This is a fun hard sci-fi story that is also an excellent crime novel. Yes, I admit that I am a fan of sci-fi/fantasy crossover crime stories. A sucker some might say. But this story offers way more than the usual fare. I really was sorry to come to the end of the story.

The Prefect presents plenty of terrific sci-fi society and sci-fi justice ideas, along with plot twists and cliff-hangers. Instead of a private eye, Reynolds presents a futuristic police procedural. The story isn't set on Earth but in a loose alliance of space habitats called the Glitter Belt.

Still, the main character is hard boiled and his backstory is revealed over the course of the novel. Artificial intelligences bad.

Narrator John Lee may be an acquired taste to some, bringing an astonishing range of British and European accents. The Glitter Belt in the far far future isn't speaking with an American accent.

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    4 out of 5 stars
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  • David
  • 01/02/2012

Nice blending of genres

This was my first Reynolds book; I'm sure it will not be my last. I was impressed by his ability to combine a well realized science fiction setting with the elements of a contemporary thriller while also incorporating some of the character building associated with our better mystery writers. The result was that, after a somewhat plodding opening, I was fairly riveted for the remainder of the twenty hours. I cared about the characters, even some of the minor ones; I was fascinated by the milieu, and I could relate to the impending catastrophe in a way which compelled my attention.

Along the way, the author also manages to raise questions about the nature of evil and the trade offs between liberty, security and well being, and he does it with a light touch, never resorting to tiresome polemics. Happily he also never provides easy answers.

Narrators are probably the aspect of Audible listening most captive to individual tastes. Many people loved John Lee's work on this book. I did not. For me, a five star narration is one which adds to the work the author has done, not only consistent with it but building upon it to add understanding and delight. Narration which is simply and artfully invisible, never drawing attention to itself but always offering clarity and accuracy, is worth four stars. Lee's flat, almost metallic tone occasionally irritated me, and I did sometimes have to wonder who was speaking--so three stars. Certainly not enough to keep me from listening to another Reynolds book even if he were the narrator.

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  • Global
    5 out of 5 stars
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  • Colin
  • 24/09/2011

A possible explanation for the melding plague?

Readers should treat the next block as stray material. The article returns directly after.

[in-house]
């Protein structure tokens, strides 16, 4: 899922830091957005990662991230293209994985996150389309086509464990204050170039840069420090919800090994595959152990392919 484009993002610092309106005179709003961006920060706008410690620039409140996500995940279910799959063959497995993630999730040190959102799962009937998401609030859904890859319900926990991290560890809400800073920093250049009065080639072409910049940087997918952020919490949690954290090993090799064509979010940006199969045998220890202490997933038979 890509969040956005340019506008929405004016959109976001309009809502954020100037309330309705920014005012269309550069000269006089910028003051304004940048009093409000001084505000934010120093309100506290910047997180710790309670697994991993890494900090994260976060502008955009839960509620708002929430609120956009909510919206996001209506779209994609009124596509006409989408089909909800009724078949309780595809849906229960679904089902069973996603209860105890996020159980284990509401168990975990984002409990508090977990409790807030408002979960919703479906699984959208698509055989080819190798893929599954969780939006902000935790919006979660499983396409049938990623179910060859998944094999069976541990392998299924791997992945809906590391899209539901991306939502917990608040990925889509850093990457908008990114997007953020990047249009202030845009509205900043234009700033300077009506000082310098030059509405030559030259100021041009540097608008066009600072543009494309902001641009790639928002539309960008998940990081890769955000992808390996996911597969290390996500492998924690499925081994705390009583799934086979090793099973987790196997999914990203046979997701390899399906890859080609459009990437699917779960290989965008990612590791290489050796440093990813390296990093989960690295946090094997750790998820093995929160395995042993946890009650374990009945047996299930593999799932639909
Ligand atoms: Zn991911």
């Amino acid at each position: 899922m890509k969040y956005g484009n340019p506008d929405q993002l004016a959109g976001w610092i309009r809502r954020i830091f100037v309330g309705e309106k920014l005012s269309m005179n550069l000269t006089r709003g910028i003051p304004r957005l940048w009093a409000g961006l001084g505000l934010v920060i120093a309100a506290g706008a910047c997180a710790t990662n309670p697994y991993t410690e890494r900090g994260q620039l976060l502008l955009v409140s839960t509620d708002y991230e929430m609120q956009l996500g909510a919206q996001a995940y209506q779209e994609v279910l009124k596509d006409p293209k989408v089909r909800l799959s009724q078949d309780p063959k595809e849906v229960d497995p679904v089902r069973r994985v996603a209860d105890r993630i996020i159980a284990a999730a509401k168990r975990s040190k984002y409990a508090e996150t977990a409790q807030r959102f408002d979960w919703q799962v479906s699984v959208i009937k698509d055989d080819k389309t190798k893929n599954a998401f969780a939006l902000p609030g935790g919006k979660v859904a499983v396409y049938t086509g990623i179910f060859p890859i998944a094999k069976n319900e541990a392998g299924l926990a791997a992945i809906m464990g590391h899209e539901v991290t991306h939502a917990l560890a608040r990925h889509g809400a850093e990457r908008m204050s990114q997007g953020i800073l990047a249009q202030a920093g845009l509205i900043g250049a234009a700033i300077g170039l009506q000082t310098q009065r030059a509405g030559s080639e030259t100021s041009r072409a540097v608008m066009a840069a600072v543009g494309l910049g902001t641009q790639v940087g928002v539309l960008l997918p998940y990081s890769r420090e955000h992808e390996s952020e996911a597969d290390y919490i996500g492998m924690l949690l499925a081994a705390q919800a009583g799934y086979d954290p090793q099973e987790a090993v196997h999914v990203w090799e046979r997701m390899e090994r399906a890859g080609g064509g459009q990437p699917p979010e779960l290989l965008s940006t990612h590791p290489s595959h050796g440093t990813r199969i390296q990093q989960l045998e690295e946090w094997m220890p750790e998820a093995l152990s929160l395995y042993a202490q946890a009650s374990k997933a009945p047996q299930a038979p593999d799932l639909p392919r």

Its Alastair Reynolds, and all his stuff is great for the most part, I like the way that Dreyfus has a Hyperpig as a partner or deputy Sparver is great and from listening to the other books he reminds me of Scorpio which is cool.

This is sorta a prequel to Chasm City because its before the Melding Plague, but this book was written after that book so if you like Reynolds stuff you probably already read that one - this is no problem because although this takes place before the Melding Plague its sorta a story of its own unlike the trilogy of Revelation Space, Redemption Ark, and Absolution Gap this book like Chasm City was a story that's just in the same universe as them, and Chasm City is the name of the city on the Planet or Moon named Yellowstone that the Glitter Band (latter re-named the rust belt) orbits a large gas giant with 10,000+ habitats.

The 10,000+ habitats are all self sufficient but all vote and that voting is policed by Panoply but they only insure fare voting, they dont care what else goes on inside the habitats - some are VT's or "Voluntarily Tyranny" where people actually want to be controlled, mostly this goes bad and there is nothing that can be done about it.

The good thing about this is that there are some technologies that are talked about in the other books but arent used anymore because of the Melding Plague, which is nice to see them used.

John Lee does a good job as usual but he really only has about 3-5 voices and mostly uses 2-3 of them at most - you have to get over this because its hard to follow because at times you can forget who is talking but thats OK because you figure it out pretty fast.

The end IMO hints at a possible explanation to the Melding Plague that is a large part of the other 4 books set in the universe, the Clockmaker and Aurora fighting it out, maybe after a time they combine forces and unwittingly create the Melding Plague?

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  • Global
    5 out of 5 stars
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    4 out of 5 stars
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  • wendy
  • 30/08/2011

Gripping and delightful

This is one of my favorite stories, and the audiobook version is fantastic. What a great trip to a new universe, to a totally new world that is so beautifully brought to life!

And the story can really stand up to the crazy environment it unfolds in... I found it gripping and was drawn in. I was really sad when it ended!

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    5 out of 5 stars
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  • Julius Butcher
  • 27/08/2012

Entertaining listen

I have read a few books from Reynolds several years ago, and I did like them. I was satisfied with The Prefect too. Actually, more than satisfied, I liked it very much.

Being a scifi fan, I always enjoy good science fiction stories. The Prefect is one of those which feels real. It happens in the future, in a far galaxy. The people use technology we just dream about today. There are futuristic habitats, which are members of an utopian democracy. But in spite of these, the story feels like it really happens. Reynolds makes the it so.

I listened to the audiobook version, and I can recommend it if you want a good book.